All Nepal Hiking offers the best Pilgrims tour in Nepal, Pashupatinath, Doleshore Mahadeva, Muktinath
Pashupatinath, one of the most significant shrines of Shiva temples on the subcontinent is a place for thousands of devotees, Saddhus (Holy men/Baba), and can see the cremating body most of the time on the holy riverbank of Bagmati. Hundreds of monkeys are giggling with you and take time to explore the surrounding area
The superb temple of Lord Pashupatinath, is a lifetime wish to visit and offer to Lord Shiva. Lord Shiva is known by many different names, and Pashupati is one. Pashu means leaving beings, and Pati means master. In other words, Pashupati is the master of all living beings in the universe. This is how lord Pashupati is eulogized in the Vedas, Upanishads, and other religious books. Legends are numerous as to how the temple of Lord Pashupatinath came into existence here. As stated in the chronicles, the image of Lord Shiva in the form of Jyotirlinga was covered with earth over the years, and soft green grass sprouted over it. Further, as the legend goes, a cow used to come here mysteriously every day and offer her milk to this holy but hidden Linga of Lord Shiva. When the Gwala (owner) saw that the cow had stopped giving milk in the last few days he started keeping an eye on her; and finally came across the place where the cow used to offer her milk. With a natural curiosity to know the importance of the place, where his cow used to make offerings of her milk, the gwala dug the place and found the Jyotirlinga of Lord Shiva. After this number of goals gathered to worship this Linga according to religious conformity, starting the tradition of worshiping this Linga. As time passed Lord Pashupatinath started gaining more and more popularity and reverence from the devotees as a guardian spirit and gradually the temple of Lord Pashupatinath became a great place of pilgrimage.
The rulers of Nepal, over centuries, made contributions to enriching and beautifying this holy temple. According to Gopalraj Vamsavali, the oldest ever chronicle in Nepal, this temple was built by Supus Padeva, a Linchchhavi King who according to the stone inscription erected by Jayadeva 11 in the courtyard of Pashupatinath in 753 AD happened to be the ruler 39 generations before Manadeva (464-505 AD). Yet, there is another chronicle that states that this temple was in the form of a Linga-shaped Devalaya before Supus Padeva constructed a five-story temple of Pashupatinath in this place. As time passed, the need for repairing and renovating this temple arose. It is learned that this temple was reconstructed by a medieval King named Shivadeva (1099-1126 AD). It was renovated by Ananta Malla adding a roof to it.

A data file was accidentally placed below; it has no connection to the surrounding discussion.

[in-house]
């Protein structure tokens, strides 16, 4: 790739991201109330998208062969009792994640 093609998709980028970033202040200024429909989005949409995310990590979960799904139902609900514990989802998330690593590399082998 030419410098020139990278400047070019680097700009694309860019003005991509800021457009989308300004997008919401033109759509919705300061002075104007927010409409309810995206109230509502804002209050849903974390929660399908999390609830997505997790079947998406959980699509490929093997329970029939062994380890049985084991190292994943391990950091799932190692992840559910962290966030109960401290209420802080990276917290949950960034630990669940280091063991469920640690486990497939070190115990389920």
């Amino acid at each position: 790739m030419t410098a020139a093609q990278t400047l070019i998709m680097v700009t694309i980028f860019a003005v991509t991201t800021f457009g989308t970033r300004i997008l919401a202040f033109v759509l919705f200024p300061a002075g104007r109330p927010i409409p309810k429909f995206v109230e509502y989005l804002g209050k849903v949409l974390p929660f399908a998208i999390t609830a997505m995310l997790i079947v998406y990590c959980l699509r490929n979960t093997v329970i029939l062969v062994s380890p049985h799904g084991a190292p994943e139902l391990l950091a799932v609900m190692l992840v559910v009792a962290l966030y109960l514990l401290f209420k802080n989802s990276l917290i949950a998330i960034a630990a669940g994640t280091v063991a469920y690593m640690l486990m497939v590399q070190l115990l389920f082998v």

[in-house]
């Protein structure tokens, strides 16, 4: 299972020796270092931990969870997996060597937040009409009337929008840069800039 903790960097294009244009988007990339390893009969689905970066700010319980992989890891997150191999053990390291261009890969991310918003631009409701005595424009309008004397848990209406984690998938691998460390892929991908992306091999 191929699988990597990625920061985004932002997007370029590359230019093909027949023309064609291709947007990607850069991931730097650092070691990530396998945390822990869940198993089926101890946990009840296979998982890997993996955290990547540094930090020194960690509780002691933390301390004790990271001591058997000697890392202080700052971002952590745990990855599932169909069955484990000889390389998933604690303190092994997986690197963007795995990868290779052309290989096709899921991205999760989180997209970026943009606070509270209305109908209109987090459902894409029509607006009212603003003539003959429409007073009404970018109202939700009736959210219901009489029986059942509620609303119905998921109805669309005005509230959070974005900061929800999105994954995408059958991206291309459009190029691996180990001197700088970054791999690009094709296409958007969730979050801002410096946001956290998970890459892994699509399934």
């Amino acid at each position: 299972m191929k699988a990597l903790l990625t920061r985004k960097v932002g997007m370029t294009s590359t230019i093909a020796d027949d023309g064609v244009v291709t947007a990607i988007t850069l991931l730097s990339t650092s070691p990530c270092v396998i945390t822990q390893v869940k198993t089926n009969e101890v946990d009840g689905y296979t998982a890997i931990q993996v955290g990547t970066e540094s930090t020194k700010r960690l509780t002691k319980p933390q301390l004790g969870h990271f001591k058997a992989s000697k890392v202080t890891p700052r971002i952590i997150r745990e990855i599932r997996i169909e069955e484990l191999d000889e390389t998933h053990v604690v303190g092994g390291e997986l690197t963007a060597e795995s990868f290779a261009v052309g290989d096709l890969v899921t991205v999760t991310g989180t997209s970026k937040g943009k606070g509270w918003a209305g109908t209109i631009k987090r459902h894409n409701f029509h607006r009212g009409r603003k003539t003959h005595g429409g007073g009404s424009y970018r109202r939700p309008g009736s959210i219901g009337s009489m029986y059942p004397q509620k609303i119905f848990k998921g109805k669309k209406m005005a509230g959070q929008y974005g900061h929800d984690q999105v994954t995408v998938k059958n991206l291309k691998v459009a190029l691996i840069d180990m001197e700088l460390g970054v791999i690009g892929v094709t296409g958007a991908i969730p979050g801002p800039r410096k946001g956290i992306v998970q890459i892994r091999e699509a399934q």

As described in history, this temple was attacked and badly destroyed by Sultan Samsuddin of Bengal in the mid-14th Century. This plunder caused so much damage to the temple that it needed reconstruction. It was only after ten years, in 1360 AD, that it could be reconstructed and renovated by Javasimha Ramvardhana. Another renovation work here after was taken up by Jyoti Malla in 1416 AD.
The present architectural nature of Pashupatinath temple came into existence as a result of renovation by Queen Gangadevi during the reign of Shivasimha Malla (1578-1620 AD).
The temple of Lord Pashupatinath stands in the middle of an open courtyard. It is a square-shaped pagoda temple built on a single platform measuring 23.6 meters from the ground. There are gold gilt doors on all four sides of the temple. Inside the temple, there is a narrow walk engulfing the sanctum from where one can have a closer view of Shivalinga. On both sides of each door of the temple, there is an artistic niche of different sizes containing attractive images of Apsara, Ashtha Bhairava, and other gods and goddesses. These images and niches, painted with gold enhance the grandeur of the temple. The latticed windows below the roof are another element of attraction. The struts supporting the roofs and depicting the image of different postures are equally alluring. The gold gilt images of birds in a flying posture in all four corners of the roof and the winged images of a lion, griffin, Ajarapurusa, and Mahanaga on the struts in all the corners of the temple gies soaring beauty to the temple. On the upper part of the struts supporting the lower roof, the images of the moon, sun, and a Purna-Kalasha are carved out. This Purna Kalasha is worshiped as a symbol of Guheshwori.